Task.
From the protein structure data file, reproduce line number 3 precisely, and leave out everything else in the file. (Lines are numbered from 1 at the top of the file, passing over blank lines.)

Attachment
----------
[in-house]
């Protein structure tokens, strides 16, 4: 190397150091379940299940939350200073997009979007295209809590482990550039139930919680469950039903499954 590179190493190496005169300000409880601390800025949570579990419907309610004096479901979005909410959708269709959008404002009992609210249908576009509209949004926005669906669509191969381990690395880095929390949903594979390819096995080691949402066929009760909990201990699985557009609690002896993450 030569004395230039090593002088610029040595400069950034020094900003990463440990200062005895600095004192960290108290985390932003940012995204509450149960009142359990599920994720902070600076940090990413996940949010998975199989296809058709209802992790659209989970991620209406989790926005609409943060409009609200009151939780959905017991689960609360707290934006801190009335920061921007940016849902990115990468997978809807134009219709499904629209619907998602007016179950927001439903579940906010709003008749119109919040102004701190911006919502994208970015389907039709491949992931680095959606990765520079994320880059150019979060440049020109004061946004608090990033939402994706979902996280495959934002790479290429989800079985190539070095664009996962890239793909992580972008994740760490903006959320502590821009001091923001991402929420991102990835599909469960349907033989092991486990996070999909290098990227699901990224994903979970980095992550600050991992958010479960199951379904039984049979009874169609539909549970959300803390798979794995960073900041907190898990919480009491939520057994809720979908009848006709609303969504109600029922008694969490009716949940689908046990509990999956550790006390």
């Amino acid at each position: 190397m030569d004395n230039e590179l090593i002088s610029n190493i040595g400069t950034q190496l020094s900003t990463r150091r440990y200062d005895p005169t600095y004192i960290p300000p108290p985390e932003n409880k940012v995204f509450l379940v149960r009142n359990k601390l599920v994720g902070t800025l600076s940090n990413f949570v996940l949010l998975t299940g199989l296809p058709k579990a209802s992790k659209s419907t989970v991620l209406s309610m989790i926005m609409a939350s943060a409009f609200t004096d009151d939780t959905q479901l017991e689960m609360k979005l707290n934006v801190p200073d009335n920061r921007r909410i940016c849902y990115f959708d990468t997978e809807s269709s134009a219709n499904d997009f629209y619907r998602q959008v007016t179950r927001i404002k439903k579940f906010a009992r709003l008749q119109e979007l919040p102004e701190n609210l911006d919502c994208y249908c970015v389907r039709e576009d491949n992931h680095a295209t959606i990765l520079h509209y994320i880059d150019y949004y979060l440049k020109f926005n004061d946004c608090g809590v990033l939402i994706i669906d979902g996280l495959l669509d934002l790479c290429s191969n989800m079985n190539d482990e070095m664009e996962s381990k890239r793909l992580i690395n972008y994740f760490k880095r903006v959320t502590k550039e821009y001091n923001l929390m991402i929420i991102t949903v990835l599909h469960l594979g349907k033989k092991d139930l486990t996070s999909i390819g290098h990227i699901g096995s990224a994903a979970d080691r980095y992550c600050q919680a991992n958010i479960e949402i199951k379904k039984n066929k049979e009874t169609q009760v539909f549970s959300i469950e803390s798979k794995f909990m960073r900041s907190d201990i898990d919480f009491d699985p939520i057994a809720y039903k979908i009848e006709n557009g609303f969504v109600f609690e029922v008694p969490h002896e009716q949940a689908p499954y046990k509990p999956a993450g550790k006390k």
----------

């Amino acid at each position: 190397m030569d004395n230039e590179l090593i002088s610029n190493i040595g400069t950034q190496l020094s900003t990463r150091r440990y200062d005895p005169t600095y004192i960290p300000p108290p985390e932003n409880k940012v995204f509450l379940v149960r009142n359990k601390l599920v994720g902070t800025l600076s940090n990413f949570v996940l949010l998975t299940g199989l296809p058709k579990a209802s992790k659209s419907t989970v991620l209406s309610m989790i926005m609409a939350s943060a409009f609200t004096d009151d939780t959905q479901l017991e689960m609360k979005l707290n934006v801190p200073d009335n920061r921007r909410i940016c849902y990115f959708d990468t997978e809807s269709s134009a219709n499904d997009f629209y619907r998602q959008v007016t179950r927001i404002k439903k579940f906010a009992r709003l008749q119109e979007l919040p102004e701190n609210l911006d919502c994208y249908c970015v389907r039709e576009d491949n992931h680095a295209t959606i990765l520079h509209y994320i880059d150019y949004y979060l440049k020109f926005n004061d946004c608090g809590v990033l939402i994706i669906d979902g996280l495959l669509d934002l790479c290429s191969n989800m079985n190539d482990e070095m664009e996962s381990k890239r793909l992580i690395n972008y994740f760490k880095r903006v959320t502590k550039e821009y001091n923001l929390m991402i929420i991102t949903v990835l599909h469960l594979g349907k033989k092991d139930l486990t996070s999909i390819g290098h990227i699901g096995s990224a994903a979970d080691r980095y992550c600050q919680a991992n958010i479960e949402i199951k379904k039984n066929k049979e009874t169609q009760v539909f549970s959300i469950e803390s798979k794995f909990m960073r900041s907190d201990i898990d919480f009491d699985p939520i057994a809720y039903k979908i009848e006709n557009g609303f969504v109600f609690e029922v008694p969490h002896e009716q949940a689908p499954y046990k509990p999956a993450g550790k006390k």